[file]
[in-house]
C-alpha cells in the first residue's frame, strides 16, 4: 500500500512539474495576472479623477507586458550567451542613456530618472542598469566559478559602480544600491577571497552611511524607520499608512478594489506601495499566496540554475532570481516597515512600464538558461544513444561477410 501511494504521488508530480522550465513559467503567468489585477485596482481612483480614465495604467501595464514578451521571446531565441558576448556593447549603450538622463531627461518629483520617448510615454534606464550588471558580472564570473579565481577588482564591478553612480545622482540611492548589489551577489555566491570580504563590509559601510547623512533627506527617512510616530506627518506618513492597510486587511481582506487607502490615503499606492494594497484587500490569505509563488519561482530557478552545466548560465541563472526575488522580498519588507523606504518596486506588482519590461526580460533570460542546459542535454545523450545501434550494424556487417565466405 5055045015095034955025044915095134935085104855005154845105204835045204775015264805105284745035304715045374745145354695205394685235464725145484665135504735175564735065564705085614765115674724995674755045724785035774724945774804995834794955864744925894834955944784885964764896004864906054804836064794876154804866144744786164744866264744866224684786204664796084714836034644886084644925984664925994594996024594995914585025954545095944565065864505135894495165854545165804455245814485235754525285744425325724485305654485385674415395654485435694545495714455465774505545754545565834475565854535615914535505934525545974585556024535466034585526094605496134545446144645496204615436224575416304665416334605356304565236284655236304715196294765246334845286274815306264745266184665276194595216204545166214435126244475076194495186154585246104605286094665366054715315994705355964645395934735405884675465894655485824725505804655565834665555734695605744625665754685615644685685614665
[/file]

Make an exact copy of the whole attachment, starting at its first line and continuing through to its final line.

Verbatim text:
[in-house]
C-alpha cells in the first residue's frame, strides 16, 4: 500500500512539474495576472479623477507586458550567451542613456530618472542598469566559478559602480544600491577571497552611511524607520499608512478594489506601495499566496540554475532570481516597515512600464538558461544513444561477410 501511494504521488508530480522550465513559467503567468489585477485596482481612483480614465495604467501595464514578451521571446531565441558576448556593447549603450538622463531627461518629483520617448510615454534606464550588471558580472564570473579565481577588482564591478553612480545622482540611492548589489551577489555566491570580504563590509559601510547623512533627506527617512510616530506627518506618513492597510486587511481582506487607502490615503499606492494594497484587500490569505509563488519561482530557478552545466548560465541563472526575488522580498519588507523606504518596486506588482519590461526580460533570460542546459542535454545523450545501434550494424556487417565466405 5055045015095034955025044915095134935085104855005154845105204835045204775015264805105284745035304715045374745145354695205394685235464725145484665135504735175564735065564705085614765115674724995674755045724785035774724945774804995834794955864744925894834955944784885964764896004864906054804836064794876154804866144744786164744866264744866224684786204664796084714836034644886084644925984664925994594996024594995914585025954545095944565065864505135894495165854545165804455245814485235754525285744425325724485305654485385674415395654485435694545495714455465774505545754545565834475565854535615914535505934525545974585556024535466034585526094605496134545446144645496204615436224575416304665416334605356304565236284655236304715196294765246334845286274815306264745266184665276194595216204545166214435126244475076194495186154585246104605286094665366054715315994705355964645395934735405884675465894655485824725505804655565834665555734695605744625665754685615644685685614665